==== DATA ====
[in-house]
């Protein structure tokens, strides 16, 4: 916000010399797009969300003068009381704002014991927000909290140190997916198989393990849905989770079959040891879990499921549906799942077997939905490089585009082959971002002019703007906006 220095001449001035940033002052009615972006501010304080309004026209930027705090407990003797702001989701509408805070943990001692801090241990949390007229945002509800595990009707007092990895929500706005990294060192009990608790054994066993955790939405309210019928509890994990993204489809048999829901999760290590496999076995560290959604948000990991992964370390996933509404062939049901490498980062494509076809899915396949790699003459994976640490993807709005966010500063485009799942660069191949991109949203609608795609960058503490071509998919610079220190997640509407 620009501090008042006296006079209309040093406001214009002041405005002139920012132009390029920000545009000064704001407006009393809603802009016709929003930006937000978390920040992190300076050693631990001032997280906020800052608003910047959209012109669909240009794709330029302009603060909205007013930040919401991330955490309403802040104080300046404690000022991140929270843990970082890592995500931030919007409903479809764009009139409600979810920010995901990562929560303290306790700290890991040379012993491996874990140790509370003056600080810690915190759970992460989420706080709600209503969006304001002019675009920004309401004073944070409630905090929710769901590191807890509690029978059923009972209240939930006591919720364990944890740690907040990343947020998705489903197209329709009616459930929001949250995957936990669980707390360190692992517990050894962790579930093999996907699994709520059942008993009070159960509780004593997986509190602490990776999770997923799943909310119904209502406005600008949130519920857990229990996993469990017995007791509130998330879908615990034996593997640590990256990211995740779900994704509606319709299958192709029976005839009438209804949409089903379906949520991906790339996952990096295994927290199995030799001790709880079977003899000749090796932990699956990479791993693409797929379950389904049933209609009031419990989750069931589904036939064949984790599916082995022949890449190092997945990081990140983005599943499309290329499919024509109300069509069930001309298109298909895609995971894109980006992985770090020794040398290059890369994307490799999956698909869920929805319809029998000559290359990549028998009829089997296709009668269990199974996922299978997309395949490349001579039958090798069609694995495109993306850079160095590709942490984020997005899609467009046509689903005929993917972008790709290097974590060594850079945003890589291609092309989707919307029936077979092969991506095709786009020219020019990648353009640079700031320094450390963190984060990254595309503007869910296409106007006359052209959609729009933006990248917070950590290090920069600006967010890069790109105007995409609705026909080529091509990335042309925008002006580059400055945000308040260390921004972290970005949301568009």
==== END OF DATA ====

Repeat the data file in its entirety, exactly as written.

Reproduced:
[in-house]
């Protein structure tokens, strides 16, 4: 916000010399797009969300003068009381704002014991927000909290140190997916198989393990849905989770079959040891879990499921549906799942077997939905490089585009082959971002002019703007906006 220095001449001035940033002052009615972006501010304080309004026209930027705090407990003797702001989701509408805070943990001692801090241990949390007229945002509800595990009707007092990895929500706005990294060192009990608790054994066993955790939405309210019928509890994990993204489809048999829901999760290590496999076995560290959604948000990991992964370390996933509404062939049901490498980062494509076809899915396949790699003459994976640490993807709005966010500063485009799942660069191949991109949203609608795609960058503490071509998919610079220190997640509407 620009501090008042006296006079209309040093406001214009002041405005002139920012132009390029920000545009000064704001407006009393809603802009016709929003930006937000978390920040992190300076050693631990001032997280906020800052608003910047959209012109669909240009794709330029302009603060909205007013930040919401991330955490309403802040104080300046404690000022991140929270843990970082890592995500931030919007409903479809764009009139409600979810920010995901990562929560303290306790700290890991040379012993491996874990140790509370003056600080810690915190759970992460989420706080709600209503969006304001002019675009920004309401004073944070409630905090929710769901590191807890509690029978059923009972209240939930006591919720364990944890740690907040990343947020998705489903197209329709009616459930929001949250995957936990669980707390360190692992517990050894962790579930093999996907699994709520059942008993009070159960509780004593997986509190602490990776999770997923799943909310119904209502406005600008949130519920857990229990996993469990017995007791509130998330879908615990034996593997640590990256990211995740779900994704509606319709299958192709029976005839009438209804949409089903379906949520991906790339996952990096295994927290199995030799001790709880079977003899000749090796932990699956990479791993693409797929379950389904049933209609009031419990989750069931589904036939064949984790599916082995022949890449190092997945990081990140983005599943499309290329499919024509109300069509069930001309298109298909895609995971894109980006992985770090020794040398290059890369994307490799999956698909869920929805319809029998000559290359990549028998009829089997296709009668269990199974996922299978997309395949490349001579039958090798069609694995495109993306850079160095590709942490984020997005899609467009046509689903005929993917972008790709290097974590060594850079945003890589291609092309989707919307029936077979092969991506095709786009020219020019990648353009640079700031320094450390963190984060990254595309503007869910296409106007006359052209959609729009933006990248917070950590290090920069600006967010890069790109105007995409609705026909080529091509990335042309925008002006580059400055945000308040260390921004972290970005949301568009």